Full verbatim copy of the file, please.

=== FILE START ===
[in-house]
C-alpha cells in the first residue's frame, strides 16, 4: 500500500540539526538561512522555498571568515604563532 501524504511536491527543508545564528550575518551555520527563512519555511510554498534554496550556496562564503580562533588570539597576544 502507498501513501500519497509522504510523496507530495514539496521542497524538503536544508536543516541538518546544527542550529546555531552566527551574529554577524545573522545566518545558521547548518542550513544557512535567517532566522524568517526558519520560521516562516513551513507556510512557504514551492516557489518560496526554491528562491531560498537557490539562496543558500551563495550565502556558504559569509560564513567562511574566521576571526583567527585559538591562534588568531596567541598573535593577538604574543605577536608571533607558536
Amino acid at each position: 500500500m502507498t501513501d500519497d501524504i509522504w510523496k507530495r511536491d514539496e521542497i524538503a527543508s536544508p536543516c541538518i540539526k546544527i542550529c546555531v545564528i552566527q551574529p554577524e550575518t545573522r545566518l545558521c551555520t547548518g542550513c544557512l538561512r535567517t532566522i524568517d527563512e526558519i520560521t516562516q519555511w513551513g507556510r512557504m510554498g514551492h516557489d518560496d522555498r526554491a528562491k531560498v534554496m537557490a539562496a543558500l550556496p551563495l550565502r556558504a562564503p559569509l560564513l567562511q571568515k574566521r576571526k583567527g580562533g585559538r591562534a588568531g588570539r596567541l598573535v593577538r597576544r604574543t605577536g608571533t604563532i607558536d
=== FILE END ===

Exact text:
[in-house]
C-alpha cells in the first residue's frame, strides 16, 4: 500500500540539526538561512522555498571568515604563532 501524504511536491527543508545564528550575518551555520527563512519555511510554498534554496550556496562564503580562533588570539597576544 502507498501513501500519497509522504510523496507530495514539496521542497524538503536544508536543516541538518546544527542550529546555531552566527551574529554577524545573522545566518545558521547548518542550513544557512535567517532566522524568517526558519520560521516562516513551513507556510512557504514551492516557489518560496526554491528562491531560498537557490539562496543558500551563495550565502556558504559569509560564513567562511574566521576571526583567527585559538591562534588568531596567541598573535593577538604574543605577536608571533607558536
Amino acid at each position: 500500500m502507498t501513501d500519497d501524504i509522504w510523496k507530495r511536491d514539496e521542497i524538503a527543508s536544508p536543516c541538518i540539526k546544527i542550529c546555531v545564528i552566527q551574529p554577524e550575518t545573522r545566518l545558521c551555520t547548518g542550513c544557512l538561512r535567517t532566522i524568517d527563512e526558519i520560521t516562516q519555511w513551513g507556510r512557504m510554498g514551492h516557489d518560496d522555498r526554491a528562491k531560498v534554496m537557490a539562496a543558500l550556496p551563495l550565502r556558504a562564503p559569509l560564513l567562511q571568515k574566521r576571526k583567527g580562533g585559538r591562534a588568531g588570539r596567541l598573535v593577538r597576544r604574543t605577536g608571533t604563532i607558536d